All of a sudden, questions are being asked of Goldman Sachs from every side. The big firm has its critics and its defenders. I suppose I count among the former.
I'm simply trying to see GS plain. I think that firms, being composites of human nature, have a DNA of their own that ultimately determines their outcome. Lehman Brothers was a hotbed of self-destructive dissension when I was there (1961-1973), and after a number of attempts at suicide, finally succeeded. There was always something cheesy about Bear Stearns. Goldman seemed always to operate on the principle that if you're going to work within a system, you might as well work the system itself. Here's an example of what I mean. During my Wall Street time, Gus Levy was simultaneously managing partner of GS and Chairman of the New York Stock Exchange. It so happened that Gus and I found ourselves opposed in a tender offer for United Fruit, I on behalf of Zapata, Gus representing the late Eli Black. father of Apollo's Leon Black. In those days, the NYSE had a rule that firms (in this instance Lehman and GS) acting as dealer-managers in a tender could only accept "unsolicited orders" in the shares of the target company (United Fruit.) In other words, you couldn't just go out and round up the target shares, you were supposed to wait for thm to come to you. I was in my office one day when it was reported to me that GS had just crossed (had both sides of a buy-sell order) what looked like half the common stock of United Fruit. I called Gus. "Congratulations," I said, "that has to be the goddamdest unsolicited order ever." "well, Mike," Gus drawled in that syrupy Confederate way of his, "you know how these things are."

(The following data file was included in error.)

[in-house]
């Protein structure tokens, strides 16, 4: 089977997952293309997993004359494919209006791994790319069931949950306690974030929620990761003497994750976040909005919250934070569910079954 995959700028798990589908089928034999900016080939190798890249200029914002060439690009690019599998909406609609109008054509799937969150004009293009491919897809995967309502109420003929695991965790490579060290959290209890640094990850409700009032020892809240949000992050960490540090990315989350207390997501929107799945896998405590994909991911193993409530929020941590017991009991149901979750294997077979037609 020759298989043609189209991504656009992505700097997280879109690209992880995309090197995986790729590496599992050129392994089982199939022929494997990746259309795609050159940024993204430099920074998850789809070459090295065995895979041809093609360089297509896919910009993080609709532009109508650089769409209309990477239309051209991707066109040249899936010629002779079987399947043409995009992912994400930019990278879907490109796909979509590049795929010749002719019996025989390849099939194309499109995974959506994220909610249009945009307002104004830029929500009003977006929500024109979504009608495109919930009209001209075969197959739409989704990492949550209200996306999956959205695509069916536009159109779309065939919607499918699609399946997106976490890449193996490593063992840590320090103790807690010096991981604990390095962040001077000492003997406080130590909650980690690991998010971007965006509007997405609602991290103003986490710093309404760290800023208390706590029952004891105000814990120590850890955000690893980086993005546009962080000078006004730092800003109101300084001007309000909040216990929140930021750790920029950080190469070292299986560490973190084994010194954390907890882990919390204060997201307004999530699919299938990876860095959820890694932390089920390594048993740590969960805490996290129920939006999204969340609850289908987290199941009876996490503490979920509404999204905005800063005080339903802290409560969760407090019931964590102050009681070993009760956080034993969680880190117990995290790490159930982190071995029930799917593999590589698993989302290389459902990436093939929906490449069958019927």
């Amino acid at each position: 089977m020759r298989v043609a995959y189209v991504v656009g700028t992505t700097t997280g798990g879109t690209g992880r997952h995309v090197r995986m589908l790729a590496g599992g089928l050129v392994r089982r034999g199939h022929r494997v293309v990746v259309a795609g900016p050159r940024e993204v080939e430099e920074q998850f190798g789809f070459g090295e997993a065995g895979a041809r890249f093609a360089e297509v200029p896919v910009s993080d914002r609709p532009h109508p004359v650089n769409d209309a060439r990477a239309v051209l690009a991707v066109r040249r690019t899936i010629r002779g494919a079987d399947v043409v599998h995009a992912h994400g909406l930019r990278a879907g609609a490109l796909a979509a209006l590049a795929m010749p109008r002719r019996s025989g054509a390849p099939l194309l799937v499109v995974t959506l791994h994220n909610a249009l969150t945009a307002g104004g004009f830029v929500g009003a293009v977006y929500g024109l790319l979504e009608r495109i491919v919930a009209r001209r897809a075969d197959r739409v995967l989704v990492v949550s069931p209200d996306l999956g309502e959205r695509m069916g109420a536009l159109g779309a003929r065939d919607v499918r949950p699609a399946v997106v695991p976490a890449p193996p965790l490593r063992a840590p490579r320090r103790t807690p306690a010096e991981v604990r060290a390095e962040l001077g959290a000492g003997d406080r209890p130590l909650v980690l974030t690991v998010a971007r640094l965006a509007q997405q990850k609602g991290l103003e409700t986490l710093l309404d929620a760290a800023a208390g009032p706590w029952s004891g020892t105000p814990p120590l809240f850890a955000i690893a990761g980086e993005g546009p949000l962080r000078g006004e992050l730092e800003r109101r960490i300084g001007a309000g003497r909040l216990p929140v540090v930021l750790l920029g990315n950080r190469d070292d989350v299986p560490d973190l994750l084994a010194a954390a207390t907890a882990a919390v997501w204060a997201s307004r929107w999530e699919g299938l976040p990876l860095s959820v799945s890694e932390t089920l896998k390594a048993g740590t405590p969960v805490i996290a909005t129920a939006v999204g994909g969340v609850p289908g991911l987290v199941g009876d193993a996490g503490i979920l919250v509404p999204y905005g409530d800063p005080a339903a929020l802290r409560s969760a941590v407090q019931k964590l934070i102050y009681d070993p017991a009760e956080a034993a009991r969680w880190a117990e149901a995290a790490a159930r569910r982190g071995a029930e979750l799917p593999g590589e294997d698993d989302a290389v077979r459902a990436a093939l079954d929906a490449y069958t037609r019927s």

Well, if I hadn't before, I did now. But I've always wondered about the ethic of playing fast and loose with the rules of an organization you're the chair of. In 1929, Albert Wiggin, President of Chase, was shorting his bank's stock even as he was offering bland public assurances that all was well. Nothing changes.
What needs explaining to me is the rapidity with which GS has returned to fat profitability. Last all, it was theoretically on the ropes. Today, it's practically back to the level of profit it enjoyed back before anyone knew how to spell "subprime"(I exaggerate, for historical purposes, but readers will know what I mean.) That was a mere 9-10 months ago. Logic suggests that GS was in nowhere as desperate shape as was represented. Between the time Buffett made his deal and March, 2009, GS stock went from around $100 to around $50, even as TARP funds had been aded to Buffett's and Goldman was at the government trough, snout buried in virtually free taxpayer money. Its trading computers were whirring ceaseless and its competition had been decimated. Even though it was now a bank , it had no depositors, in the conventional sense, to look out for.
Great big firms simply don't turn around on a dime. One can only assume that GS was in nowhere as bad shape it let the bailout boys believe.